Grigori Rasputin was born into a peasant family in Siberia, Russia, around 1869. After failing to become a monk, Rasputin became a wanderer and eventually entered the court of Czar Nicholas II because of his alleged healing powers. Known for his prophetic powers, he became a favorite of the Nicholas's wife, Alexandra Feodorovna, but his political influence was small. He became swept up in the events of the Russian Revolution, and met a brutal death at the hands of assassins in 1916.
Born to a Siberian peasant family around 1869, Grigori Yefimovich Rasputin received little schooling, and probably never learned to read or write. In his early years, some people of his village said he possessed supernatural powers, while others cite examples of extreme cruelty. For a time, it was believed his name "Rasputin" meant "licentious" in Russian. Historians now believe that "Rasputin" meant "where two rivers meet," a phrase that describes an area from where he was born in Siberia.
Rasputin entered the Verkhoture Monestery in Russia with the intention of becoming a monk, but left shortly thereafter, presumably to get married. At age 19, he wed Proskovia Fyodorovna, and they later had three children. In his early 20s, he traveled to Greece and the Middle East, and presumably made several pilgrimages to the Holy Land.
Friend of the Imperial Family
In 1906, Rasputin, known by many as the "mad monk," arrived in St. Petersburg with a reputation as a mystic and faith healer. Two years later, he was introduced to Russian Czar Nicholas II and his wife, Alexandra Feodorovna, who were seeking help for their sickly son, Alexis. Rasputin quickly gained their confidence by seemingly "curing" the boy of hemophilia. This action won him the passionate support of Alexandra.
Between 1906 and 1914, various politicians and journalists used Rasputin’s association with the imperial family to undermine the dynasty’s credibility and push for reform. Rasputin helped their efforts by claiming to be the Tzarina’s advisor. Accounts of his lascivious behavior emerged in the press and contempt grew among state officials. In truth, his influence at this time was limited to the health of Alexis.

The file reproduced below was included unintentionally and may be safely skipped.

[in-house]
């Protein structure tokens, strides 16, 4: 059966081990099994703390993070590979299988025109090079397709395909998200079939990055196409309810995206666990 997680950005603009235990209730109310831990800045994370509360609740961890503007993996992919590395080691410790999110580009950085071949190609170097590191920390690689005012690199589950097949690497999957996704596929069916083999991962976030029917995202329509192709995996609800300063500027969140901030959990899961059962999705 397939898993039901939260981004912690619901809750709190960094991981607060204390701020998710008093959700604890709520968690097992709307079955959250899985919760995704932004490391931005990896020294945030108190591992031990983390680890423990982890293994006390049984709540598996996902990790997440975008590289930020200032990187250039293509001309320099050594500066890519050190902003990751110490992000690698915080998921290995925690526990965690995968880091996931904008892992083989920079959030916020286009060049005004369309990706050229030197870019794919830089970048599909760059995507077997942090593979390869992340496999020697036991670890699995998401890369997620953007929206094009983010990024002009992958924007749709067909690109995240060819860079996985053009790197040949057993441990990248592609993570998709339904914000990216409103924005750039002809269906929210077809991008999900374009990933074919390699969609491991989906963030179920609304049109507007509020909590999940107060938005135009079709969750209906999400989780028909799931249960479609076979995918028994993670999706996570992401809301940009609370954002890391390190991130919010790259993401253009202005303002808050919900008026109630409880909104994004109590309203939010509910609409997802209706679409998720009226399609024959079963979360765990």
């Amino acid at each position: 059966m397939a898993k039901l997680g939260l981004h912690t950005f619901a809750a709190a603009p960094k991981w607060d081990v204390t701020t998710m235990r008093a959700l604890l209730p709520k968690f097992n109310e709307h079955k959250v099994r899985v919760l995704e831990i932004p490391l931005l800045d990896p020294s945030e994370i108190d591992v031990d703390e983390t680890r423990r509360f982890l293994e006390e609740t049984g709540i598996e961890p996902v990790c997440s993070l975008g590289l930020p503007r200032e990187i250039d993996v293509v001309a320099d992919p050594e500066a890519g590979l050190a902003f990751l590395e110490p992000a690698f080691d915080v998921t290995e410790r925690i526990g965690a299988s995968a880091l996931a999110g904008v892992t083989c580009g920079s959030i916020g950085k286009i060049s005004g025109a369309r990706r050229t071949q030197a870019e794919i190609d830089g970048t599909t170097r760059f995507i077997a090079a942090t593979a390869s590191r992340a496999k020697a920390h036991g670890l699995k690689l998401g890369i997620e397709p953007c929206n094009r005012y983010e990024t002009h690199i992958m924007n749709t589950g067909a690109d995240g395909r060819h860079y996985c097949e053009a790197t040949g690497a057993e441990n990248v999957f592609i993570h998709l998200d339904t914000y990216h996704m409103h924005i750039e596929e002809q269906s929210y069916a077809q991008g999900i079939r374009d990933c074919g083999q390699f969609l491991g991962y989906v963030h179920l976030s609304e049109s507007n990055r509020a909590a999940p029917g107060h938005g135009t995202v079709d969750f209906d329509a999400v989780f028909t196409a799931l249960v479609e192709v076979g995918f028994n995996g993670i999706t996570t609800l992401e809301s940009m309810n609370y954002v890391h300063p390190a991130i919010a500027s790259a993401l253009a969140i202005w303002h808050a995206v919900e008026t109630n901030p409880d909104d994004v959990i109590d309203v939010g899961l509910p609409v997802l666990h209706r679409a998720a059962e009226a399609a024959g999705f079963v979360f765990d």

As Russia entered World War I, Rasputin predicted that calamity would befall the country. Nicholas II took command of the Russian Army in 1915, and Alexandra took responsibility for domestic policy. Always Rasputin's defender, she dismissed ministers who were said to be suspicious of the "mad monk." Government officials tried to warn her of Rasputin's undue influence, but she continued to defend him, giving the impression that Rasputin was her closest advisor.
Contempt for Rasputin grew among political rivals of Czar Nicholas. On December 29, 1916, a group of conspirators, including the czar's first cousin, Grand Duke Dmitri Pavlovich, and Prince Felix Yusupov, invited Rasputin to Yusoupov's palace, and fed him wine and cakes laced with cyanide. But the poison seemed to have no effect.
Baffled but not deterred, the conspirators repeatedly beat and finally shot Rasputin several times. He was wrapped in a carpet and thrown into the Neva River, only to be discovered three days later. An autopsy revealed that there was water in Rasputin's lungs at the time of his death, and it was concluded that he died by drowning.
Russia and the imperial family had gotten rid of Rasputin, but not his influence. Shortly before his death, Rasputin wrote to Nicholas that if he were killed by government officials, the entire imperial family would be killed by the Russian people. His prophecy came true 15 months later, when the czar, his wife and all of their children were killed by assassins amidst the Russian Revolution.